By now, Albertans are familiar with the variety of summits held by the government to seek input and recommendations on public policy. The Summit on Justice was held in early 1999 to obtain input about changes to the justice system.
The Summit was planned by two committees made up of representatives from the various components of the justice system, which were called the sectors. There were 14 sectors involved in the planning.
The vast number of non-government organizations (NGOs) that have an interest in justice were represented by Christine Leonard, Executive Director of the John Howard Society of Alberta. Leonard met with over 200 staff and volunteers from NGOs as she traveled the province consulting the NGO sector, getting their input into the Summit. Each sector representative consulted others within their sector in order to prepare a sector brief.
In addition, an all-party MLA consultation committee was established to co-ordinate public input. The public responded at hearings and in writing.
Two-thirds of the delegates who attended the Summit were randomly selected public members. The remaining delegates were appointed by the sectors.
Delegates to the Summit were given a summary of the input received from the sectors and the public so that they could prepare for the discussion. Over 500 recommendations were written by Summit delegates. Results and summary recommendations from the Summit were prepared and submitted to the government in the form of a Final Report.
With the Justice Summit completed, members of the planning committees were re-appointed to the new Policy Advisory Committee (PAC). The PAC is now overseeing implementation of the Summit recommendations, and Christine Leonard is again acting as NGO sector representative.
As NGO representative, Leonard continues to advocate for strong involvement of NGOs in the implementation of Justice Summit recommendations and is seeking input and feedback from the NGO sector.
The Final report of the Summit included 25 Core Recommendations that captured the essence of the 517 recommendations written by the delegates. Implementing these recommendations is now the challenge for all the sectors. Delegates to the Summit recognized that change has to come at all levels of the system and that it wont be meaningful if attempted by the government alone. More importantly, delegates were very clear about the need for greater community involvement in both follow-up to the recommendations and in the justice process itself.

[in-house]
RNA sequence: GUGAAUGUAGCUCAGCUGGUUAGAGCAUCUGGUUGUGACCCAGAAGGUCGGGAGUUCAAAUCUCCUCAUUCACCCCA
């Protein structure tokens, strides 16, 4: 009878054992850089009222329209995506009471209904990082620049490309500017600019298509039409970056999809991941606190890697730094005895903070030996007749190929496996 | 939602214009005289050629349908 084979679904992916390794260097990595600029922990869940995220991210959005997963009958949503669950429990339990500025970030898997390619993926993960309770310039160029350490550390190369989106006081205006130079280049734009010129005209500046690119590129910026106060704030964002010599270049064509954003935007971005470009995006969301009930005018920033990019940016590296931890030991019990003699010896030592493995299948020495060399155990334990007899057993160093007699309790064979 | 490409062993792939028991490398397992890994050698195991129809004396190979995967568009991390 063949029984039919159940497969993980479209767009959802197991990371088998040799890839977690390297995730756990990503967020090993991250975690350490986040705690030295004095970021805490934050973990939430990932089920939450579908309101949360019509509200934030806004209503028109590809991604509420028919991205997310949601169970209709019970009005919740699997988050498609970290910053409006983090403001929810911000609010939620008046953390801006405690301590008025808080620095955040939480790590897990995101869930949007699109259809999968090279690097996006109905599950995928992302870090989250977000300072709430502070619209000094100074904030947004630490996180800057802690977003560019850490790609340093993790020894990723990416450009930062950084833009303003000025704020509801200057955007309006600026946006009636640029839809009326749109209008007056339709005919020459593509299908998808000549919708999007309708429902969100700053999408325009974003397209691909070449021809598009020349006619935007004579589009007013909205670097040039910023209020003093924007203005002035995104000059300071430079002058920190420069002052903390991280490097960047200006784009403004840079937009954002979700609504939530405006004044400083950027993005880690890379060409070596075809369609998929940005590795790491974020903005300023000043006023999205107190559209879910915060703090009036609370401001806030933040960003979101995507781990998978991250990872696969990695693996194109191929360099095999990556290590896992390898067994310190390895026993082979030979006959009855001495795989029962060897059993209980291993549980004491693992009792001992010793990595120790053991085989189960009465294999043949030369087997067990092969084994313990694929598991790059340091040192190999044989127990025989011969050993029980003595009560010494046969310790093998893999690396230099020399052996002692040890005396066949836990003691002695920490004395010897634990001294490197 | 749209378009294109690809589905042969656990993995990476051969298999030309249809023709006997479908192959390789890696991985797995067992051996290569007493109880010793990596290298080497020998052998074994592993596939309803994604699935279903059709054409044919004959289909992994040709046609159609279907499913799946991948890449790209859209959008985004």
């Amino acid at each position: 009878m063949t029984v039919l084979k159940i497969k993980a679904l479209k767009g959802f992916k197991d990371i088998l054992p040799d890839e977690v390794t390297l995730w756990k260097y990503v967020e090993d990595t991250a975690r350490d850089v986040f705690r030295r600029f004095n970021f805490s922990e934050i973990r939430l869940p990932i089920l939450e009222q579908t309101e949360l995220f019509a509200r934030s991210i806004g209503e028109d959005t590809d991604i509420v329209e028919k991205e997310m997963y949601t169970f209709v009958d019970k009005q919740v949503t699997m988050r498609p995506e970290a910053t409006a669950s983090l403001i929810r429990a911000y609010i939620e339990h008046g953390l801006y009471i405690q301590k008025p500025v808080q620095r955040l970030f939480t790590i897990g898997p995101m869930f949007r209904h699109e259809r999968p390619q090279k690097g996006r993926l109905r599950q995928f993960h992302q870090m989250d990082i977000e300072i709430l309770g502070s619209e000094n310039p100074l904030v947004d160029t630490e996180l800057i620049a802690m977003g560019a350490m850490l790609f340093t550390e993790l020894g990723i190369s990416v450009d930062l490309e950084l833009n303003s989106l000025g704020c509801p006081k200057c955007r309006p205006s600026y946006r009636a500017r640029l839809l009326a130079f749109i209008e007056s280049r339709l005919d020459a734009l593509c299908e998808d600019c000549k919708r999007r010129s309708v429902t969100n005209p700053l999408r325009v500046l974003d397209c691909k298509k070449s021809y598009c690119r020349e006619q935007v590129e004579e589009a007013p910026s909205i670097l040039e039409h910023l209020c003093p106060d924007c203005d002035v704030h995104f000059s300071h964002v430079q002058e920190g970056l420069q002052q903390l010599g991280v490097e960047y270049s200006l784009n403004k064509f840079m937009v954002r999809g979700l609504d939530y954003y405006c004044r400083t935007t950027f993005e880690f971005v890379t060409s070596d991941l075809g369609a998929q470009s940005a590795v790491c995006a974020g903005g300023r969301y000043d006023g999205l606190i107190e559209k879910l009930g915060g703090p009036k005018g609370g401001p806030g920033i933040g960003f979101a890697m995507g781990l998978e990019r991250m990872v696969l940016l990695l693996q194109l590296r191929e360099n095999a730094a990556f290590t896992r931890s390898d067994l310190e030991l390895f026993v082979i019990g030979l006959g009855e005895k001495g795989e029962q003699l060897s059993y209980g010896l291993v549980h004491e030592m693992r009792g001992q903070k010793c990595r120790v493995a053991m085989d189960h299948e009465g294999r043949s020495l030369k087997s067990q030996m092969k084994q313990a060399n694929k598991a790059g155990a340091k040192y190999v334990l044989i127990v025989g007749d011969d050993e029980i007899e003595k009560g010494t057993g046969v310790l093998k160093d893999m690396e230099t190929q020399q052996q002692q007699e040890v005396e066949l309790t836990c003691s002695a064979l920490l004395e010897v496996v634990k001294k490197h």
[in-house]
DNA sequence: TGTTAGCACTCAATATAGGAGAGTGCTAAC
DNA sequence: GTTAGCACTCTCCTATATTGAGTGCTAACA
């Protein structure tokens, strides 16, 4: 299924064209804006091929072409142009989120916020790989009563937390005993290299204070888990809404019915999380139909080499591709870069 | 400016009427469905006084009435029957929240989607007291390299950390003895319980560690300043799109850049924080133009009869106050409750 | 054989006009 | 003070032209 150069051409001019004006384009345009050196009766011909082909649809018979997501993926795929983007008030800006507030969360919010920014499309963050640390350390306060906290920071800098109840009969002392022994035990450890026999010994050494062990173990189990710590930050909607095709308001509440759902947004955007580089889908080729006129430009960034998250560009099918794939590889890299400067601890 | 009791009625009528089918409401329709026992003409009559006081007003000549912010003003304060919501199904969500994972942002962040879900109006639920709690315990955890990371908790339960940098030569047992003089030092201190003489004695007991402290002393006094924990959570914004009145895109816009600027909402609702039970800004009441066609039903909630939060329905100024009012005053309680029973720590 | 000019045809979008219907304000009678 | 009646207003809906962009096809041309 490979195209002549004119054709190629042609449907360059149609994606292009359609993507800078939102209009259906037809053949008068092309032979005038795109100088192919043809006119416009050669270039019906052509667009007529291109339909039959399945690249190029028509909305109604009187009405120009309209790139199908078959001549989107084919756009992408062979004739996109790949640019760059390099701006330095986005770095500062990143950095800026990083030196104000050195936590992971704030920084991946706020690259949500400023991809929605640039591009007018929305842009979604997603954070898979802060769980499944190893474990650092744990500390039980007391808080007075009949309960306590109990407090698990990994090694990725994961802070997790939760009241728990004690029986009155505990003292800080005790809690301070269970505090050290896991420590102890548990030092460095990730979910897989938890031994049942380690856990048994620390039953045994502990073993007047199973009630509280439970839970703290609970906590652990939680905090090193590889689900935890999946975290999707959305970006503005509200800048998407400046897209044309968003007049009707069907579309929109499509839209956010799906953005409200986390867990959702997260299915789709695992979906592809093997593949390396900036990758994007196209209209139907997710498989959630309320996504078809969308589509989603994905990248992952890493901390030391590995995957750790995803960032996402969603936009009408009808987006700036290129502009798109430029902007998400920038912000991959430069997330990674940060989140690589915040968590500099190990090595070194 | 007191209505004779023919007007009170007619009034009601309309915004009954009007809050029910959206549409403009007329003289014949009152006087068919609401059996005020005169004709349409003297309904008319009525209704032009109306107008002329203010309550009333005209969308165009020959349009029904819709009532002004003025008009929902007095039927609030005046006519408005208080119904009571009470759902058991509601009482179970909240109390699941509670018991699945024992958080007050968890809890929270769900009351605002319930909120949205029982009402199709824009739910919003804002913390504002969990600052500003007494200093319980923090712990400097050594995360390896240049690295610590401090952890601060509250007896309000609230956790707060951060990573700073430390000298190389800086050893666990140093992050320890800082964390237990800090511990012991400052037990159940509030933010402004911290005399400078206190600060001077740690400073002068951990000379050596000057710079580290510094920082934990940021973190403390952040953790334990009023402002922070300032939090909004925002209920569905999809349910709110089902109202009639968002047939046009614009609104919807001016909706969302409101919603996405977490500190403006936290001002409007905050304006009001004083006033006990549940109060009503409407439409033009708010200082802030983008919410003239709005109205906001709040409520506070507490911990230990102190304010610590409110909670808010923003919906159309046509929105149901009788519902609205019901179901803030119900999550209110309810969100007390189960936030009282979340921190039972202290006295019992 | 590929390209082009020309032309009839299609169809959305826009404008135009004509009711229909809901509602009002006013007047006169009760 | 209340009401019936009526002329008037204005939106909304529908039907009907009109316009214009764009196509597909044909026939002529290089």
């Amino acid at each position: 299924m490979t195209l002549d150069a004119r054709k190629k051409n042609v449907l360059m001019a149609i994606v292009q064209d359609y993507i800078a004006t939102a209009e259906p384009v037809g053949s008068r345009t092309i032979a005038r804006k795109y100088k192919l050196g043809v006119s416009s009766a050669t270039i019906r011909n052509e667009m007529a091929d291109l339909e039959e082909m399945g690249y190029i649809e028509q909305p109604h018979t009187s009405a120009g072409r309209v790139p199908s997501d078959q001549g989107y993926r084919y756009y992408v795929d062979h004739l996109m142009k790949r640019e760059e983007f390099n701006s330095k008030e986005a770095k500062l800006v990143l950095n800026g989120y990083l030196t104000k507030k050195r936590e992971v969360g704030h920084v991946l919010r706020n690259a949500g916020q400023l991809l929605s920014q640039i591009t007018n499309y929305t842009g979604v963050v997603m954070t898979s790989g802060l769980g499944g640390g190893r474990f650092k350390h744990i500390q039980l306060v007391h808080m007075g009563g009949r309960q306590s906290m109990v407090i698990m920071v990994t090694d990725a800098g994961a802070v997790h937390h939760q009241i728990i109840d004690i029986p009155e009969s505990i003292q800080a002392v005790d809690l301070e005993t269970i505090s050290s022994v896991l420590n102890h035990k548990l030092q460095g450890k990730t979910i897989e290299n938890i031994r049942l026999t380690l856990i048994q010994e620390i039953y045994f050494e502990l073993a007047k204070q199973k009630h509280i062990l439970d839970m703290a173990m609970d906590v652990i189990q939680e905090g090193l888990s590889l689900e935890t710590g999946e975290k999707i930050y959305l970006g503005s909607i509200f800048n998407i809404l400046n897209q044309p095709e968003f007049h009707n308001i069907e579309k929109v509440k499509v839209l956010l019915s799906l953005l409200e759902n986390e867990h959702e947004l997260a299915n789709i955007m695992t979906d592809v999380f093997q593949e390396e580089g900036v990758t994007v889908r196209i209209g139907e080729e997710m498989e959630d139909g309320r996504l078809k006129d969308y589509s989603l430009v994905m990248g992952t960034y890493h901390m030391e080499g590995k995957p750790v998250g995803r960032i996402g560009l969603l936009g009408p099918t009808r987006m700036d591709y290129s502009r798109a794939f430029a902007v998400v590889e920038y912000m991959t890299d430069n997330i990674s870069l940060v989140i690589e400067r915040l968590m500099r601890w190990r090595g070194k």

Alberta Justice included Summit follow-up in its Business Plan and is preparing a Report Card that will outline the Departments plans for implementation. There are opportunities for NGOs in these implementation plans. The challenge now is for all of the sectors, including NGOs, to get active.
We encourage you to review the Final Report. You can phone 310-0000 for a copy or access it on-line at: www.gov.ab.ca/just (Click on Publications).
Focus on the recommendations of most interest to your work. You may notice two things:
In addition, you can take advantage of the two consultations that are described below.
One of the core recommendations states that the language, procedures, and accessibility of the justice system be simplified, made more user friendly, and made easier to understand. As a result, a Task Force was established to look into simplifying family court structures and procedures in particular.
A consultation paper, including a questionnaire, is available to assist those who want to provide input. Topics for discussion include levels of satisfaction with court processes, changes that would improve court processes, whether family law matters should be heard by specialized family law judges, and what services should be offered to assist adults involved in family court proceedings, as well as other topics.
Your NGO may assist clients who are involved with family law issues. It is important that your agency and the people you serve take this opportunity to provide input into improving the family law system. There are several ways to get involved:
The deadline for feedback to the Task Force is September 30, 2000. The task force is to submit its report to the Minister of Justice by the end of 2000.
NGOs can play a significant role in community justice by demonstrating how restorative justice can enhance perceptions of safety, health and welfare within participating communities.
Alberta Justice has taken action on this by releasing a draft of its new Community Justice Policy, which supports the implementation of restorative justice processes. The draft was sent to over 400 government and non-government organizations throughout the province for feedback and involvement regarding the community justice policy. Bruce Anderson, from Alberta Justice, advises that there will be a series of stakeholder consultations in the fall. You are encouraged to provide feedback or become involved with the stakeholder consultations by contacting Bruce Anderson.
You can obtain a copy of the draft or provide your feedback on the Community Justice Policy by contacting Bruce Anderson directly at:Bruce Anderson
Alberta Justice Public Security Division
10th Fl.,10365-97 St.
Edmonton, AB T5J 3W7
Ph: (780) 422-8318
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